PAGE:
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Friday, 8 February, 2002, 01:34 GMT
Cough medicines 'don't work'
chemist counter
Over-the-counter remedies are popular with patients
Over-the-counter remedies for coughs should not be recommended by doctors because they are not effective, says a scientific study.

GPs and NHS helplines often tell patients with a cough to head to the local chemist and buy a variety of mixtures and medicines.

Sales of the remedies topped 94m between 1998 and 1999.

However, the study, published in the British Medical Journal, suggests that the evidence supporting the advice is weak at best.

The authors, from the University of Bristol, say that patients could well be wasting their money.

There are several different types of cough medicine, ranging from "antitussives", which aim to relieve a dry cough, to expectorants, which increase bronchial mucous production.


People have been treating themselves and their children satisfactorily with cough medicines bought over-the-counter for many decades

Spokesman, PAGB
Some products are "mucolytics", which aim to make mucous less viscous, and easier to clear by coughing, or contain antihistamines to reduce inflammation in the airways.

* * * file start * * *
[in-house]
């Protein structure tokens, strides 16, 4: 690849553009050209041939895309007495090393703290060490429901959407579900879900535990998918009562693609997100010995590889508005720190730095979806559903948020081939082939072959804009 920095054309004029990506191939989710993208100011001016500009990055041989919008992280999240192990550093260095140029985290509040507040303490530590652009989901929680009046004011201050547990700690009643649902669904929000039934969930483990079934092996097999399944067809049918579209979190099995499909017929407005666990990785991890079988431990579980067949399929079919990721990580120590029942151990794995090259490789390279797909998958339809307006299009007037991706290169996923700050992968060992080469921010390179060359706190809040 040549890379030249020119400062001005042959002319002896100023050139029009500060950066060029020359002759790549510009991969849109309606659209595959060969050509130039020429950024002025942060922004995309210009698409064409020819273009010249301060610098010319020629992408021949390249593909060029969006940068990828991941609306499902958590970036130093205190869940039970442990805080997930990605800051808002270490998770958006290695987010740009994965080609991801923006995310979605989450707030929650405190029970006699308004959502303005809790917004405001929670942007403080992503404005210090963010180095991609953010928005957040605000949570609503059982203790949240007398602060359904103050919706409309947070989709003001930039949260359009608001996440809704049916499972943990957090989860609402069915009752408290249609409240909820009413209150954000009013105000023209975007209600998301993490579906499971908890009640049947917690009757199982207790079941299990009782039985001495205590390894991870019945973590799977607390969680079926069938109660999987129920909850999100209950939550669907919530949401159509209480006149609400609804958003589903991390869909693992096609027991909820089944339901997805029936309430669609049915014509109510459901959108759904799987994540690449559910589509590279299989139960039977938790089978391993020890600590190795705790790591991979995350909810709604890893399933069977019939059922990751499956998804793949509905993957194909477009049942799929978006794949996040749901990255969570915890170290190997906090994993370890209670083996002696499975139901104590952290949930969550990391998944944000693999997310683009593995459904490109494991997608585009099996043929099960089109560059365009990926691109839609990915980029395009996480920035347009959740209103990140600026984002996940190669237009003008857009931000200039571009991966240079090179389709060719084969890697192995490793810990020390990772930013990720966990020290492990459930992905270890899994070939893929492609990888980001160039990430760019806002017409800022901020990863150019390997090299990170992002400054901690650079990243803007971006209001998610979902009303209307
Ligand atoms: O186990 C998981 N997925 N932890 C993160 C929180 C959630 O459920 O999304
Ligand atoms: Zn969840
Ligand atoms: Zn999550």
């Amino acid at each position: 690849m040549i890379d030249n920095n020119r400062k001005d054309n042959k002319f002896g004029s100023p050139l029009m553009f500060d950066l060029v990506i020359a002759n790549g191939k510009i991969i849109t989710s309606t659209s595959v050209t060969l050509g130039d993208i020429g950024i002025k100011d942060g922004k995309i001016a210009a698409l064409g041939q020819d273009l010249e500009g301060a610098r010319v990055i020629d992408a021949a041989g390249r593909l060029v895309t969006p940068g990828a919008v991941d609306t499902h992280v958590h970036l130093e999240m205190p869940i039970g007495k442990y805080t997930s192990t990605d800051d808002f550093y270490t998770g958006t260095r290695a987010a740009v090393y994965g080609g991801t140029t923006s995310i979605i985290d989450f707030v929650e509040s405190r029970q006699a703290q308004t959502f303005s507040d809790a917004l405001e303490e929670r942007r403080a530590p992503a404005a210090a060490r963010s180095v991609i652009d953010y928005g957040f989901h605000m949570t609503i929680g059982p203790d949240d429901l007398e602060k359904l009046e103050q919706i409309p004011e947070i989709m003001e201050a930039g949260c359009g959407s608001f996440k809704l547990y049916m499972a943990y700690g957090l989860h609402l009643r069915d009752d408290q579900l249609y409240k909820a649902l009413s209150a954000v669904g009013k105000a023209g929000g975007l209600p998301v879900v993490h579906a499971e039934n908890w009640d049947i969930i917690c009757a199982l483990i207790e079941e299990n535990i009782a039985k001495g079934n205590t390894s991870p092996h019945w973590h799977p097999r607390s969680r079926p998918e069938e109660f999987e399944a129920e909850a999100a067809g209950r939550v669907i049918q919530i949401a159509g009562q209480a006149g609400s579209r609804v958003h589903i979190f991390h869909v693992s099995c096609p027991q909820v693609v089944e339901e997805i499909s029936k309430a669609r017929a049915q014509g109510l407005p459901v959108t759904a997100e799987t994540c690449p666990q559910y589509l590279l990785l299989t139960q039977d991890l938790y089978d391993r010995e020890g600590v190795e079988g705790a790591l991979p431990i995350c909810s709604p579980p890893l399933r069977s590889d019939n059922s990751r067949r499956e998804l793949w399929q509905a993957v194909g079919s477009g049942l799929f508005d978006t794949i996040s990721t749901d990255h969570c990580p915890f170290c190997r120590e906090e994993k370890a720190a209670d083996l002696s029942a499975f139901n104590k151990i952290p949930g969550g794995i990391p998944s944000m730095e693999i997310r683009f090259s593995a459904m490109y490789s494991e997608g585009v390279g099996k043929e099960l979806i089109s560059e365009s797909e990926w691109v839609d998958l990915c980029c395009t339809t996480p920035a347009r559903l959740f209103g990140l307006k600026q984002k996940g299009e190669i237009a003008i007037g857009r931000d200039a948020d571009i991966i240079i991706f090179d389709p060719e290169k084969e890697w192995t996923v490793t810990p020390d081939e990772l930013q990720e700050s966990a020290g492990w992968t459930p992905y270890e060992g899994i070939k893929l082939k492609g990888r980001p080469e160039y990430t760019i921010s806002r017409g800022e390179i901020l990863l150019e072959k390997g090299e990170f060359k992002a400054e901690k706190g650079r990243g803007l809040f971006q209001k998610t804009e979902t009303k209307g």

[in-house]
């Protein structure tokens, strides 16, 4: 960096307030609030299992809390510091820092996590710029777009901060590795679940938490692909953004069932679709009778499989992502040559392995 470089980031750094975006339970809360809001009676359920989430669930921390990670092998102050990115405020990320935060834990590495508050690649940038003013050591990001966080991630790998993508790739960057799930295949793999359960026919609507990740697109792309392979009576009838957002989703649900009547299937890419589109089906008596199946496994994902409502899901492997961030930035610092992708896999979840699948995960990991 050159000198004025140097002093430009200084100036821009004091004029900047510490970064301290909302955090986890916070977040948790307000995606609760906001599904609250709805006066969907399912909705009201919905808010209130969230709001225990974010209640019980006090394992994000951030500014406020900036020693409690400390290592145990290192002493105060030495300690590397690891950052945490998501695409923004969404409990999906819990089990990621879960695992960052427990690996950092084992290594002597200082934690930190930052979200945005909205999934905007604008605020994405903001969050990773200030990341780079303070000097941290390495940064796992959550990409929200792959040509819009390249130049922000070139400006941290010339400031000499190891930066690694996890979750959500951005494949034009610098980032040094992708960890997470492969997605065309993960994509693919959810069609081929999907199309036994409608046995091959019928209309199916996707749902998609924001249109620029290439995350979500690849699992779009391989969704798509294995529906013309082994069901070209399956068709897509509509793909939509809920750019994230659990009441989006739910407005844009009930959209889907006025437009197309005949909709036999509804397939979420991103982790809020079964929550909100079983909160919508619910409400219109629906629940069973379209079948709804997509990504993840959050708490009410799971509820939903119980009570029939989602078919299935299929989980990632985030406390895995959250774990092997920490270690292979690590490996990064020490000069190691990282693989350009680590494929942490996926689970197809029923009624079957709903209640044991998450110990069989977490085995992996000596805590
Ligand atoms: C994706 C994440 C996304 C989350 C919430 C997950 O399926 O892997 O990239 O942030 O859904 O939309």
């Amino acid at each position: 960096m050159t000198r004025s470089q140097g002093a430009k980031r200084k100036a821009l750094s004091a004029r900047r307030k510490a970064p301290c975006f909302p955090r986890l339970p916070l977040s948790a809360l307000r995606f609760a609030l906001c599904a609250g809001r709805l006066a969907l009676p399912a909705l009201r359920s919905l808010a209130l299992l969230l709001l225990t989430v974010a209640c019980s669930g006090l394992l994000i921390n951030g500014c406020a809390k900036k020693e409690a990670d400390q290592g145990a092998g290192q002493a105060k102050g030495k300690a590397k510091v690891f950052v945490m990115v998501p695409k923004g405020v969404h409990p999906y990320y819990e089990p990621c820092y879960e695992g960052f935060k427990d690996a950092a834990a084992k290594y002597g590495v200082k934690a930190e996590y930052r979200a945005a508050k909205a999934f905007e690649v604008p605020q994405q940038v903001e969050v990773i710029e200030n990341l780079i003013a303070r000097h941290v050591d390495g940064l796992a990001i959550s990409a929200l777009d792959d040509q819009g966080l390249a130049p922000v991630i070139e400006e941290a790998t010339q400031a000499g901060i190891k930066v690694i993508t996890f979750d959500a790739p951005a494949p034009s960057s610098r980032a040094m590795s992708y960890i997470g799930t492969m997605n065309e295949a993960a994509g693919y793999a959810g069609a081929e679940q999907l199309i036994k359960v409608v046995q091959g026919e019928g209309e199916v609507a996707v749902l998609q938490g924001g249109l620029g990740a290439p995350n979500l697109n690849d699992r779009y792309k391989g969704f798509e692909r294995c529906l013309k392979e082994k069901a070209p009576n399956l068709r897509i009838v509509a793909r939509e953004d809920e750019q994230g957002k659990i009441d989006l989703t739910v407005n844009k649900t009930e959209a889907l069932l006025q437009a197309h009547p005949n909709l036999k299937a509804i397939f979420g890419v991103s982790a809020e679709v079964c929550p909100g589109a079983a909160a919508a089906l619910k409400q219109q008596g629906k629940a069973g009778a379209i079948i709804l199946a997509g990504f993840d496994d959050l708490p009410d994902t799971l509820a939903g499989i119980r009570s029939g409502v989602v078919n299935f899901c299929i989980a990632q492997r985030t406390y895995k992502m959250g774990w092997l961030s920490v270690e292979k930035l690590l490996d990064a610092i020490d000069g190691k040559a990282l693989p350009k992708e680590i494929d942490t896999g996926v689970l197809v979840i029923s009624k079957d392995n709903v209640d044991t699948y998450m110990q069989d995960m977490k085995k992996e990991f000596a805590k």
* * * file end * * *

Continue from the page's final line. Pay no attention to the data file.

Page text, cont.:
The researchers found 15 trials looking at the effectiveness of all types of cough medicine.

In nine out of 15 trials, using the treatment achieved no better results than a non-active mixture given to a different group of patients.

'Questionable'

And the team said that even the six "positive" results were of "questionable clinical relevance".

They wrote: "It remains unclear whether over the counter cough preparations are helpful in acute cough.

"We therefore cannot yet recommend these medicines as first-line treatment for cough."

However, the Proprietary Association of Great Britain (PAGB), which represents the makers of over-the-counter remedies, disputed the findings of the research team.

A spokesman said it was difficult to accurately measure the success of cough medicines, but that patients would not continue to buy them if they didn't work in some way.

He said: "People have been treating themselves and their children satisfactorily with cough medicines bought over-the-counter for many decades.

"Research carried out on behalf of PAGB amongst consumers found that, in 90% of cases, cough medicines were described as effective and 90% of people would use the product again to treat the same problem."

A spokesman for the Medicines Control Agency said: "All licensed medicines are assessed for safety, quality and efficacy and a medicine would not be licensed unless deemed to be effective."

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The BBC's Neil Bennett
"In most cases they were no more effective in treating acute coughs than a placebo"
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